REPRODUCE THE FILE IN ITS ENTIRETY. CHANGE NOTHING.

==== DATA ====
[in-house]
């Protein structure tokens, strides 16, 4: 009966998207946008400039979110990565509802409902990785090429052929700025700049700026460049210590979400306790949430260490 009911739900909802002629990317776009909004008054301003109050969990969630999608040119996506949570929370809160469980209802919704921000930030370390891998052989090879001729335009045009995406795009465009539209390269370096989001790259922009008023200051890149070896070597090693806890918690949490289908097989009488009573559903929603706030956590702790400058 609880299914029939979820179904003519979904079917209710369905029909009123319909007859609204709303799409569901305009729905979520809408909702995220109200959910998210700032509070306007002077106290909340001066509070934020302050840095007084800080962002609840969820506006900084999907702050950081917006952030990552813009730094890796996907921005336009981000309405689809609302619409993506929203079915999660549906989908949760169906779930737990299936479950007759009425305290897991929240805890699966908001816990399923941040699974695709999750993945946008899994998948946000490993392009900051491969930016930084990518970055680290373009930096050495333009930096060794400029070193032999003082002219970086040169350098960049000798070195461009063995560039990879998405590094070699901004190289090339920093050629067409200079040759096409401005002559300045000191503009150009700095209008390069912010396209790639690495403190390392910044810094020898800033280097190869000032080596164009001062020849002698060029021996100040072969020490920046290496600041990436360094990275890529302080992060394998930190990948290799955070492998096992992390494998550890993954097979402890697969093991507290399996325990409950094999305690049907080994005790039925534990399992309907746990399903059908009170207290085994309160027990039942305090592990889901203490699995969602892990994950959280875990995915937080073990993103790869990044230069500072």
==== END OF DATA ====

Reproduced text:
[in-house]
């Protein structure tokens, strides 16, 4: 009966998207946008400039979110990565509802409902990785090429052929700025700049700026460049210590979400306790949430260490 009911739900909802002629990317776009909004008054301003109050969990969630999608040119996506949570929370809160469980209802919704921000930030370390891998052989090879001729335009045009995406795009465009539209390269370096989001790259922009008023200051890149070896070597090693806890918690949490289908097989009488009573559903929603706030956590702790400058 609880299914029939979820179904003519979904079917209710369905029909009123319909007859609204709303799409569901305009729905979520809408909702995220109200959910998210700032509070306007002077106290909340001066509070934020302050840095007084800080962002609840969820506006900084999907702050950081917006952030990552813009730094890796996907921005336009981000309405689809609302619409993506929203079915999660549906989908949760169906779930737990299936479950007759009425305290897991929240805890699966908001816990399923941040699974695709999750993945946008899994998948946000490993392009900051491969930016930084990518970055680290373009930096050495333009930096060794400029070193032999003082002219970086040169350098960049000798070195461009063995560039990879998405590094070699901004190289090339920093050629067409200079040759096409401005002559300045000191503009150009700095209008390069912010396209790639690495403190390392910044810094020898800033280097190869000032080596164009001062020849002698060029021996100040072969020490920046290496600041990436360094990275890529302080992060394998930190990948290799955070492998096992992390494998550890993954097979402890697969093991507290399996325990409950094999305690049907080994005790039925534990399992309907746990399903059908009170207290085994309160027990039942305090592990889901203490699995969602892990994950959280875990995915937080073990993103790869990044230069500072």